1. Child and family welfare practice and policy are guided by certain overarching principles. A major principle of the field of child welfare and family services is that a safe and permanent home is the best
environment for children. Children are dependent, immature individuals who require care, protection,and guidance to survive and flourish.
2. concerns child safety. Children need to grow up in environments free of physical, sexual, and emotional abuse. They need to have the basic necessities of food, clothing, and shelter, and personal relationships with loving, attentive caregivers.
3. major principle of family and child services is that they should work to strengthen and support family functioning.
4. major principle of family and child services is that placement decisions should respect the children's needs for family continuity. If children need to be separated from families, the focus
should be on maintaining continuity of the children's emotional attachments to family
1.Preventive and supportive services are available to families to support and
strengthen family life, to promote the healthy development of children and adults, to reduce risks to children, and to help families maintain connections with community institutions such as schools, welfare, and the workplace. Depending on the type of service offered, these services may be called therapeutic, preventive, or supportive.
2.Protective services are for families who have fallen below a minimally sufficient
level of childrearing and whose children therefore suffer from abuse or neglect.
Services include investigation of the family's situation and help in improving
family life so that the children can remain safely in the home.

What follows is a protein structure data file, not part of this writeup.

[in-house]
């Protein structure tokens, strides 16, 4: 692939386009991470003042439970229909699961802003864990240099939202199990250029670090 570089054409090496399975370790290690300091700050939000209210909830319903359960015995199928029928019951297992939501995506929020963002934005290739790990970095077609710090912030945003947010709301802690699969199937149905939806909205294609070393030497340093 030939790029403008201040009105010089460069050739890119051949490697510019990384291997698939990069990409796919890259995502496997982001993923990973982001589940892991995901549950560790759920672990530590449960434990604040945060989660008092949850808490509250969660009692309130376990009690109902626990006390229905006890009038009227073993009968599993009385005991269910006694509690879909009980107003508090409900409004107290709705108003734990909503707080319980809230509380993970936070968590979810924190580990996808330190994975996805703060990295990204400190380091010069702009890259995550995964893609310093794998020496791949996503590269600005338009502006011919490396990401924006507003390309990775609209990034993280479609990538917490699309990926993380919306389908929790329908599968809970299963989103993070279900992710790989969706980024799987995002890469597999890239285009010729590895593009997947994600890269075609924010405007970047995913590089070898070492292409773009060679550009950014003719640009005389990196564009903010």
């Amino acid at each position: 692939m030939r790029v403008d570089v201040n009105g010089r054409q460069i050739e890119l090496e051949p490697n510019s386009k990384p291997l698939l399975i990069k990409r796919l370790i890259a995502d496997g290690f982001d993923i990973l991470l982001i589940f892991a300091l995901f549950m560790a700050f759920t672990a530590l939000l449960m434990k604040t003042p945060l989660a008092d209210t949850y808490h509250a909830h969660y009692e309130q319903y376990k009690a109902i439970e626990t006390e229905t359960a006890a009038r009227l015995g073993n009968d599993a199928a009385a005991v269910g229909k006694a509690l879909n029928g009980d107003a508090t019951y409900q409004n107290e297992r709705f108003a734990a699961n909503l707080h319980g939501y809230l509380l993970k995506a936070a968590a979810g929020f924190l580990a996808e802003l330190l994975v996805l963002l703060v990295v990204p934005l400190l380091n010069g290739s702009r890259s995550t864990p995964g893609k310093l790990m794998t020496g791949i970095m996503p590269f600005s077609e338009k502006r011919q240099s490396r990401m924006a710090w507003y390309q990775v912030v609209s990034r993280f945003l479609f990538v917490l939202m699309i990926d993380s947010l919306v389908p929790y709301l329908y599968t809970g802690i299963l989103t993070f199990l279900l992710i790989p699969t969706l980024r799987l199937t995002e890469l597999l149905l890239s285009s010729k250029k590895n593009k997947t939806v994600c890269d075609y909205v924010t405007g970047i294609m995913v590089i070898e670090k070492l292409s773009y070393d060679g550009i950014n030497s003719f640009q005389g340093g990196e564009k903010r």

3. Foster care services are for families who temporarily cannot maintain a minimally sufficient childrearing environment in the home. While children are in foster care, the focus is on helping parents to improve their life situation so that children can be returned to them safely. Children may be placed with relatives, called "kinship care," in a foster family, in a group home, or in a children's institution. They are helped to cope with the separation and to adjust to their new living situation. Arranging visitation to help family members maintain connection with one another and planning for reunification as early as possible are important aspects of foster care services. 4. Adoption services are available to children in need of a new, permanent family because their biological parents have relinquished them for adoption or had their parental rights permanently terminated in court. Helping the child (if older) grieve for the loss of his or her biological family and adjust to the new family are key adoption services. Adoption services provide support to the adoptive family and the biological family.
places services in a continuum of increasing intensity, reflecting the
needs of the family Services needed by all families, such as schools, health
care, and recreational facilities, are at the base of the pyramid, reflecting their status as widely available services. Families needing some extra support from time to time, often during family
transitions such as divorce, birth, or death, or during other periods of stress, may need such services as a home visitor or parent education programs. Other families may also need a more specialized level of assistance, for such serious threats to family functioning as substance abuse, the physical or intellectual impairment of family members, or domestic violence.
The Children's Defense Fund (2005,
has pinpointed the large gaps in service for America's poor families. "Only one out of seven children eligible for the Child Care and Development Block Grant (CCDBG), the federal child care assistance program, receives assistance. In about one-third of the states, a family of three earning $25,000 a year would not qualify for child care assistance. Twenty states had either waiting lists or frozen intake in 2005, with well over 450,000 children on these lists." Shortages also
exist in the provision of Head Start programs. "More than three million children eligible for Head Start and Early Head Start were not served in 2004 . . . in 2003, about half of all eligible preschool-age children were served by Head Start . . . [and] less than three percent of eligible in-
fants and toddlers were served by Early Head Start".With or without help from federal programs, parents very often find that they must work and must find some arrangement for their children. They can ill-afford the child care that they need to have, and the care of their children
may be substandard.